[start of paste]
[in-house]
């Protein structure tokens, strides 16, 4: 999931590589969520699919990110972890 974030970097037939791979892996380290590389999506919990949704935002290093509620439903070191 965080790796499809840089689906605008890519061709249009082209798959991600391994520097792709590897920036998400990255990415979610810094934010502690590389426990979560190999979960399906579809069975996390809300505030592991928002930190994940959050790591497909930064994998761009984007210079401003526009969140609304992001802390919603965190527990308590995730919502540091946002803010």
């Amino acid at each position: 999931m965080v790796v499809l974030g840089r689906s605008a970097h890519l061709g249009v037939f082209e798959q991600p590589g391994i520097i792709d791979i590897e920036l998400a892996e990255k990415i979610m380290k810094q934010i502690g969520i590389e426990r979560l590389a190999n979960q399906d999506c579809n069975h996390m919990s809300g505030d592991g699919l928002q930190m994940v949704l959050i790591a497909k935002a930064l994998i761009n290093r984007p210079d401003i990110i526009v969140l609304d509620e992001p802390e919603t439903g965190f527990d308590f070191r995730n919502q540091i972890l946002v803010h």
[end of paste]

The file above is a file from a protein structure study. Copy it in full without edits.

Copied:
[in-house]
């Protein structure tokens, strides 16, 4: 999931590589969520699919990110972890 974030970097037939791979892996380290590389999506919990949704935002290093509620439903070191 965080790796499809840089689906605008890519061709249009082209798959991600391994520097792709590897920036998400990255990415979610810094934010502690590389426990979560190999979960399906579809069975996390809300505030592991928002930190994940959050790591497909930064994998761009984007210079401003526009969140609304992001802390919603965190527990308590995730919502540091946002803010």
């Amino acid at each position: 999931m965080v790796v499809l974030g840089r689906s605008a970097h890519l061709g249009v037939f082209e798959q991600p590589g391994i520097i792709d791979i590897e920036l998400a892996e990255k990415i979610m380290k810094q934010i502690g969520i590389e426990r979560l590389a190999n979960q399906d999506c579809n069975h996390m919990s809300g505030d592991g699919l928002q930190m994940v949704l959050i790591a497909k935002a930064l994998i761009n290093r984007p210079d401003i990110i526009v969140l609304d509620e992001p802390e919603t439903g965190f527990d308590f070191r995730n919502q540091i972890l946002v803010h």